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Charles Watson-Wentworth
2nd Marquess of Rockingham
1765-66, 1782

Rockingham was the party leader of the Whigs under Newcastle, and became first lord of the treasury (prime minister) in July 1765 following Grenville's resignation.

Rockingham was a wealthy gentleman of lofty principles and he gathered his kind around him to form his government... young ambitious men of little experience and a few worn out old veterans. His supporters included Lord John Cavendish, son of the 3rd Duke of Devonshire; George Montagu, 4th Duke of Manchester; William Cavendish-Bentinck, 3rd Duke of Portland; and Barlow Trecothick, a merchant who would become Lord Mayor of London in 1770. The government was not much liked by most of the gentry and was considered flimsy, with little popular support. Rockingham served with the support of the King and the Duke of Cumberland who had promoted his ministry to the King while Grenville was in office.

Rockingham's government was responsible for the repeal of the Stamp Act in February, 1766, inspired by protests in the colonies against the act that imposed duties on all official papers used in the colonies. It was a victory of sorts for the friends of the colonies in Parliament, but its passage was only made possible by the passage of another law declaring Parliament's right to make laws that were binding to the colonies. In the colonies, the popular interpretation of the repeal was that active opposition led to a lessening of British authority.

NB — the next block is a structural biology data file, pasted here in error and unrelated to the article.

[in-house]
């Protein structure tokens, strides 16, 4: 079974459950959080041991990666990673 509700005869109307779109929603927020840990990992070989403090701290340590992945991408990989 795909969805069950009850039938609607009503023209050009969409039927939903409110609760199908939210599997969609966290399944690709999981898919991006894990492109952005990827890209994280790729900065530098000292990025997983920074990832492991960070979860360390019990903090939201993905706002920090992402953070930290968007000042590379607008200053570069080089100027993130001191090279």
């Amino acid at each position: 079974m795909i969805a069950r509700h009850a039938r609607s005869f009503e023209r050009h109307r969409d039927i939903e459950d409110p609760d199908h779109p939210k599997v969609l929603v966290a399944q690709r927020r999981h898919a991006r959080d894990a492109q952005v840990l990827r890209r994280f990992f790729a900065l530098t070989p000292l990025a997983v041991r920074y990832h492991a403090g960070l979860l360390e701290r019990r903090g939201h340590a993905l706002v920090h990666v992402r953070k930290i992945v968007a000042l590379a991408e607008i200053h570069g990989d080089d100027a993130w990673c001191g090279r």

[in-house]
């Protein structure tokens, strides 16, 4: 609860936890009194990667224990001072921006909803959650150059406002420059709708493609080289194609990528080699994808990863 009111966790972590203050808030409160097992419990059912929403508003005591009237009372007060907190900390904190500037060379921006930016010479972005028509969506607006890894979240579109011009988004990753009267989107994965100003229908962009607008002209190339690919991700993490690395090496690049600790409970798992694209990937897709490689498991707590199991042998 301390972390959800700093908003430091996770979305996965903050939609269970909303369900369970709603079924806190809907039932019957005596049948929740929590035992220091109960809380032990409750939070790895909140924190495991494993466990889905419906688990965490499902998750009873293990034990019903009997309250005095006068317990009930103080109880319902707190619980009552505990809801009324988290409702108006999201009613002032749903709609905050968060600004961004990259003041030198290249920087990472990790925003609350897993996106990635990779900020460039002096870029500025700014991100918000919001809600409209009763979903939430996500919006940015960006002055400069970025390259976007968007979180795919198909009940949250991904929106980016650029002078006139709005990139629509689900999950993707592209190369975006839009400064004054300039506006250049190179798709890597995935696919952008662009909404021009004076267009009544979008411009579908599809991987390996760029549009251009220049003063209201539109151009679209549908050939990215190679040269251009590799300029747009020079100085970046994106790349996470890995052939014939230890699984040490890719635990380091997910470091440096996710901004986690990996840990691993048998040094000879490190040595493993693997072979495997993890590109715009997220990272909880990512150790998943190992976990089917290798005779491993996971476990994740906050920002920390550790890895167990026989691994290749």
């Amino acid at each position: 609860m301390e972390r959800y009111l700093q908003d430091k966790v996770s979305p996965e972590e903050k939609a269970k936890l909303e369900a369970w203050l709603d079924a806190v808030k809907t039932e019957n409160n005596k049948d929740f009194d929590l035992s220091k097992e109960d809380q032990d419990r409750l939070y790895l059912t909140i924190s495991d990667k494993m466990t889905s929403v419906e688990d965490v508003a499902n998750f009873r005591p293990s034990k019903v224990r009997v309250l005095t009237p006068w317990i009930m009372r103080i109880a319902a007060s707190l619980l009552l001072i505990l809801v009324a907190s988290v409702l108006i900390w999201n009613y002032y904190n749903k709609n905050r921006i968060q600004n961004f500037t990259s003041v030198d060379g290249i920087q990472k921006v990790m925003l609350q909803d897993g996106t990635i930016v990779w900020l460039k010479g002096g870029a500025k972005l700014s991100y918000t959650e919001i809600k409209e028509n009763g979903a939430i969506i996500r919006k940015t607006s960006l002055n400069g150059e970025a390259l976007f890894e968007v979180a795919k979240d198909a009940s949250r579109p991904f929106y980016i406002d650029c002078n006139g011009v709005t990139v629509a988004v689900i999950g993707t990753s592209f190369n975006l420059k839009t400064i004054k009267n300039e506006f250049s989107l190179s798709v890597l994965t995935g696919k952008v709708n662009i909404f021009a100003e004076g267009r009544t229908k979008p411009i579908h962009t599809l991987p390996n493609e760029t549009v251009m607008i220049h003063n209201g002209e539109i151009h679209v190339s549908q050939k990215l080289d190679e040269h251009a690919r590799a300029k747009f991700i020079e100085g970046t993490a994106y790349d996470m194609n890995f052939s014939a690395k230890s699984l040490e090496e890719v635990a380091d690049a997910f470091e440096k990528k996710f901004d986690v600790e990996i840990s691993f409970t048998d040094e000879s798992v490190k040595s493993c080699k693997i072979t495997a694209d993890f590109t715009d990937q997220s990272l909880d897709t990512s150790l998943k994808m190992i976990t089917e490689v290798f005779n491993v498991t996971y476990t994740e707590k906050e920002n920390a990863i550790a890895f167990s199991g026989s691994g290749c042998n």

Rockingham's government, perceived as lacking support from its inception, now began to crumble from the inside following the death of the Duke of Cumberland. In April, 1766 the resignation of Grafton, one of two secretaries of state, started a chain reaction. The King approached Pitt to take on the government and in July informed Rockingham that his services would no longer be required. Pitt took over the rule of the ministry with Grafton as first Lord of the Treasury, the traditional leadership post. Pitt governed as lord privy seal and Earl of Chatham.

Rockingham again served as prime minister, in 1782. He opened peace negotiations with the Americans, championed independence for the Irish parliament and was beginning a process of reform based on Edmund Burke's "economical" ideas ( reduction of administrative waste and the elimination of sinecures) when he died suddenly in July of 1782.

Detail of painting in the National Portrait Gallery, London


1765 - The Stamp Act is passed, taxing the colonies. Virginia Assembly questions the British government's right to tax. Delegates from nine colonies meet in New York to draft a declaration of rights and liberties.
1766 - Repeal of the Stamp Act. Britain's right to tax the colonies is restated in the Declaratory Act. Mason-Dixon Line is laid down by Charles Mason and Jeremiah Dixon, two English surveyors. Theatre Royal in Bristol opens. Czarina Catherine the Great of Russia declares freedom of worship. The first paved sidewalk is finished in Westminster, London. Henry Cavendish discovers hydrogen is lighter than air.
1782 - Thomas Grenville represents British interest in Paris in negotiations with Benjamin Franklin to bring an end to the American Revolution. The Spanish take Minorca from Britain. J. C. Bach dies. Nicolo Paganini, Italian god of the violin is born. James Watt invents the double-acting rotary steam engine. In Philadelphia, the Bank of North America is founded.

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